Red River Loop
- City of Paris, (903) 784-2501, www.paristexas.com
- Red River County COC, (903) 427-2645, www.red-river.net
Caddo National Grasslands
Bois D'arc Trailhead: From the intersection of SR 82 and SR 78 in Bonham, go north on SR 78 for 0.8 miles to FM 898. Turn right (north) on FM 898 and follow it 5.9 miles to FM 1396. Go right (east) on FM 1396 for 7.2 miles to FM 2029. Turn left (northwest) for 3.8 miles to FM 409. Turn right (east) on FM 409 and travel 2.5 miles to the Bois D'arc Trailhead.
A walk or ride along the Bois D'arc Trail offers an introduction to the mosaic of habitats composing Caddo National Grasslands. Birds seen along the trail include Summer Tanagers, Painted Buntings and Field Sparrows. Look for Eastern Bluebirds in open areas. Remember to check the numerous Carolina Chickadee and Tufted Titmouse flocks for Neotropical migrants and the occasional nuthatch. White-tailed Deer are common and Coyotes or Bobcats are occasionally seen. A variety of butterflies, including Red-spotted Purple, can also be seen along the trail.
Site open daily. Developed camping available. Fee charged. Coffeemill Lake:
From the intersection of SR 82 and SR 78 in Bonham, go north on SR 78 for 0.8 miles to FM 898. Turn right (north) on FM 898 and follow it 5.9 miles to FM 1396. Go right (east) on FM 1396 for 7.2 miles to FM 2029. Turn left (northwest) for 3.8 miles to FM 409. Turn right (east) on FM 409 and travel 3.4 miles to Coffeemill Lake.
Scan the lake in late summer for wandering terns, including the endangered Interior Least Tern, which occasionally visit the lake from nesting habitats along the Red River. Check the campground at the north end of the lake for woodland species such as Summer Tanager and Eastern Wood-Pewee. The more open areas attract insect eaters such as Eastern Kingbirds and Purple Martins. Several species of dragonflies, including Slaty and Widow Skimmers, can be seen along the lakeshore.
Site open daily. Developed camping available. Fee charged. Lake Crockett:
From the intersection of SR 82 and SR 78 in Bonham, go north on SR 78 for 0.8 miles to FM 898. Turn right (north) on FM 898 and follow it 5.9 miles to FM 1396. Go right (east) on FM 1396 for 7.2 miles to FM 2029. Turn left (northwest) for 3.8 miles to FM 409. Turn right (east) on FM 409 and travel 6.2 miles to Lake Crocket (west), continue 0.8 miles across the dam to Lake Crockett (east).
Lake Crockett, like Coffeemill Lake, is popular with fishermen and fish eating wildlife. Green and Great Blue Herons frequent the undisturbed banks and terns can appear from time to time. Look for a variety of waterfowl during winter. The woodland surrounding the lake resounds in birdsong early in the day. Familiar songs of Northern Cardinal and Blue Jays blend with the insect-like croaking of Yellow-billed Cuckoos or the cheery calls of Eastern Phoebes. The lake attracts numerous dragonflies such as Slaty Skimmers and Eastern Amberwings along the shore and Halloween Pennants in the fields. Mammals in the area are not easily seen during the day, although Gray Squirrels are quite common.
Site open daily. Developed camping available. Fee charged. Lake Fannin:
From the intersection of FM 2029 and FM 273 in Telephone, go west on FM 273 for 6.8 miles to PR 34. Follow PR 34 for 1.8 miles to Lake Fannin.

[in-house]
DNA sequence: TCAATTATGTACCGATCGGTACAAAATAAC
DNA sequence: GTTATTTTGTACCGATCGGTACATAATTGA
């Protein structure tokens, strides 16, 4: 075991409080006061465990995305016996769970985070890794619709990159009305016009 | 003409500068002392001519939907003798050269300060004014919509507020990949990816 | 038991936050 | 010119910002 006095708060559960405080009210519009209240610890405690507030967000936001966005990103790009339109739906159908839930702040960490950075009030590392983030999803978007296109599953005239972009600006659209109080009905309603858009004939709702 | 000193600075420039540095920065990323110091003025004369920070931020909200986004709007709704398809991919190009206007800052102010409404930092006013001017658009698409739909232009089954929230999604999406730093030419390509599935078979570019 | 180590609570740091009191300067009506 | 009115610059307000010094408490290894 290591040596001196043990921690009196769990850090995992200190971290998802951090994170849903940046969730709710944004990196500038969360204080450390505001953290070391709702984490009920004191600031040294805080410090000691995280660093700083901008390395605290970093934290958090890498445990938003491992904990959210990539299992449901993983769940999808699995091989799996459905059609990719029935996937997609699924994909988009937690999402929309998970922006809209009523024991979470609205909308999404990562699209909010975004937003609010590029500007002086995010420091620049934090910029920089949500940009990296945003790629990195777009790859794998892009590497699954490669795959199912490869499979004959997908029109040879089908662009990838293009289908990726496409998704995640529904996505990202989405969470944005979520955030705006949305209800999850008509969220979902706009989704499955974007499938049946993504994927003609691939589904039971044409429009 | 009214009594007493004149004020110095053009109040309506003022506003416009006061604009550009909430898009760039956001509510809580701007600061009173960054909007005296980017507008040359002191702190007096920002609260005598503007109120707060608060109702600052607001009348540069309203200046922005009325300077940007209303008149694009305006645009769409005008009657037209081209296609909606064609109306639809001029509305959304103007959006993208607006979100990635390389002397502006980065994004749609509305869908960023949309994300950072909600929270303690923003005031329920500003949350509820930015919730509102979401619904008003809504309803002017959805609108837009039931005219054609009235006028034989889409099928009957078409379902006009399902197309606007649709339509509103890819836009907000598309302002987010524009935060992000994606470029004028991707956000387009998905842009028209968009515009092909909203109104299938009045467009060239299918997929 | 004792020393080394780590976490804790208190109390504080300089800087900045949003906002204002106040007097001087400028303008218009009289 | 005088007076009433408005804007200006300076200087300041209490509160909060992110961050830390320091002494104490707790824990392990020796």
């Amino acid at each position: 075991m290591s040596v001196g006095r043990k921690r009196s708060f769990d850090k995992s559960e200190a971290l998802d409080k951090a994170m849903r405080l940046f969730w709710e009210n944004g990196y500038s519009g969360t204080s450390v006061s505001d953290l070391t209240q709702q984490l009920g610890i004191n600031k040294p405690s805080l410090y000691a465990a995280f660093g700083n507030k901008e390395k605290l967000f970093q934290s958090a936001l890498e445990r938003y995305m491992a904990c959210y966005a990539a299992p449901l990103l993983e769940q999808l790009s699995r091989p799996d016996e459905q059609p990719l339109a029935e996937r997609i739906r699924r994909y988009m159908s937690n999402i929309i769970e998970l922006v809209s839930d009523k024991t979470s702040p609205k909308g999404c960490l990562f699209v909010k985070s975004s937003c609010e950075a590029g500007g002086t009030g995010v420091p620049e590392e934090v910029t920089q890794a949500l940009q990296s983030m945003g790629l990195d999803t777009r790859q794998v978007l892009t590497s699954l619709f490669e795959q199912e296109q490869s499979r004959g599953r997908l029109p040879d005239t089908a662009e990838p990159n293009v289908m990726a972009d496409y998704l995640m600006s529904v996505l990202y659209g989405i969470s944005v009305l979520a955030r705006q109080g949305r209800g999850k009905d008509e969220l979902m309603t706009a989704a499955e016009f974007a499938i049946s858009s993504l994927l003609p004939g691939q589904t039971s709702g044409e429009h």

The lake provides habitat for a variety of waterfowl in winter and during migration, although Wood Ducks can be found year round. In summer Green Herons nest in the trees along the banks and numerous Eastern Tiger and Giant Swallowtails sip from the moist banks. Dragonflies are numerous along the shore and over the water, with Slaty and Widow Skimmers, Blue Dasher, Eastern Pondhawk, and Eastern Amberwing all easily observed. The woodlands around the lake host Summer Tanagers, Painted Buntings and Blue-gray Gnatcatchers, which are all easily heard and seen by patient observers.
Phone: (940) 627-5475, www.fs.fed.us/r8/texas/recreation/index.shtml
Gambill Goose Refuge
From the intersection of US 82 and US 271 in north Paris, go west on US 82 for 1.3 miles to FM 79. Bear right (west) on FM 79 and travel 3.3 miles to FM 2820. Turn left on FM 2820 and follow it west 2.0 miles to the Refuge road on the right. Turn right and go 0.6 miles to the lakeshore access road on the right.
Many years ago on the banks of Gibbons Lake a man named John Gambill started feeding migratory geese on his land. The practice eventually attracted several thousand geese annually. When John Gambill died in 1961, his 600 acres became a permanent refuge for waterfowl, and is today managed by the City of Paris. Although spectacular in winter, the lake hosts a variety of wildlife year round. Visitors driving along the western shore in summer could see Downy and Red-bellied Woodpeckers, along with Lark Sparrows and Dickcissels. The lake also attracts a diversity of swallows, with Barn Swallows and Purple Martins being most numerous. The resident population of Canada Geese is occasionally joined by summering Snow, Blue or White-fronted Geese. The geese are commonly fed and the easy food source attracts dozens of sizable Western Chicken Turtles and Red-eared Sliders. The fields around the lake are often filled with wildflowers, attracting numerous butterflies and dragonflies.
Phone: (903) 784-9299.
Pat Mayse Dam - Moist Soil Unit
From the intersection of US 82 and US 271 in north Paris, go north on US 271 for 10.8 miles to FM 906 in Midcity. Turn left (west) on FM 906 and follow west 3.3 miles across the Pat Mayse Dam. Turn right (northeast) at the gated access road and follow it 0.7 miles behind the dam. Parking is available west of the water release channel. Handicapped parking is available at the information kiosk parking lot.
Just below the dam at Pat Mayse Reservoir lays a series of wetlands stretching along the banks of Sander's Creek. These wetlands attract a variety of shorebirds and waterfowl. In late summer, look for Painted Buntings, Dickcissels, and Scissor-tailed Flycatchers in the brush and open grasslands. The year round water source provides habitat for dragonflies such as Widow Skimmers and Halloween Pennants, along with the diminutive Powdered Dancer damselfly. Dragonflies provide a tasty snack for nesting Mississippi Kites, which can be seen snatching prey out of the air and consuming it on the wing. The wildlife blind, located a few hundred yards from the information kiosk, provides visitors close up viewing of birds such as Great-blue Herons, Great Egrets, Least and Pectoral Sandpipers, Lesser and Greater Yellowlegs and Blue-winged Teal.